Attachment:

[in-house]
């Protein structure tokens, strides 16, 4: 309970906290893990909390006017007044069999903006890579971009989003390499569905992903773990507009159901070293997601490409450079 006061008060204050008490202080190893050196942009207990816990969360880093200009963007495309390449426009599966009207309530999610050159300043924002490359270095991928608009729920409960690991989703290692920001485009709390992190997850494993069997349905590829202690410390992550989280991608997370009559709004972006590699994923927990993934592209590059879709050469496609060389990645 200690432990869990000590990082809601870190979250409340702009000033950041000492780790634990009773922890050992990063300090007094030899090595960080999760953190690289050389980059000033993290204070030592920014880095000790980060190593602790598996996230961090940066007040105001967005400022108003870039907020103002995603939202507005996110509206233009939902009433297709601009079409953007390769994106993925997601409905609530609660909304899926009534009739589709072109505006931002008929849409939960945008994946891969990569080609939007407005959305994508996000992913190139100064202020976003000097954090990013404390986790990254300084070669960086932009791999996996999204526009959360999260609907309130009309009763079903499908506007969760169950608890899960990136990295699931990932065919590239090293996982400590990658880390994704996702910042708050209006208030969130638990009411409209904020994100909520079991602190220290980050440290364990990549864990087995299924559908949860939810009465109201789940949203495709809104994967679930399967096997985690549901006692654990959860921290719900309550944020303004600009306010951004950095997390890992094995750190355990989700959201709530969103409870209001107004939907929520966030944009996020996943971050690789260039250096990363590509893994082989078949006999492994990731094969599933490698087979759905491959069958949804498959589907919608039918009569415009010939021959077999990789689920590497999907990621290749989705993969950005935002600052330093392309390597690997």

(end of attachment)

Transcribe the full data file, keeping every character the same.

[in-house]
């Protein structure tokens, strides 16, 4: 309970906290893990909390006017007044069999903006890579971009989003390499569905992903773990507009159901070293997601490409450079 006061008060204050008490202080190893050196942009207990816990969360880093200009963007495309390449426009599966009207309530999610050159300043924002490359270095991928608009729920409960690991989703290692920001485009709390992190997850494993069997349905590829202690410390992550989280991608997370009559709004972006590699994923927990993934592209590059879709050469496609060389990645 200690432990869990000590990082809601870190979250409340702009000033950041000492780790634990009773922890050992990063300090007094030899090595960080999760953190690289050389980059000033993290204070030592920014880095000790980060190593602790598996996230961090940066007040105001967005400022108003870039907020103002995603939202507005996110509206233009939902009433297709601009079409953007390769994106993925997601409905609530609660909304899926009534009739589709072109505006931002008929849409939960945008994946891969990569080609939007407005959305994508996000992913190139100064202020976003000097954090990013404390986790990254300084070669960086932009791999996996999204526009959360999260609907309130009309009763079903499908506007969760169950608890899960990136990295699931990932065919590239090293996982400590990658880390994704996702910042708050209006208030969130638990009411409209904020994100909520079991602190220290980050440290364990990549864990087995299924559908949860939810009465109201789940949203495709809104994967679930399967096997985690549901006692654990959860921290719900309550944020303004600009306010951004950095997390890992094995750190355990989700959201709530969103409870209001107004939907929520966030944009996020996943971050690789260039250096990363590509893994082989078949006999492994990731094969599933490698087979759905491959069958949804498959589907919608039918009569415009010939021959077999990789689920590497999907990621290749989705993969950005935002600052330093392309390597690997």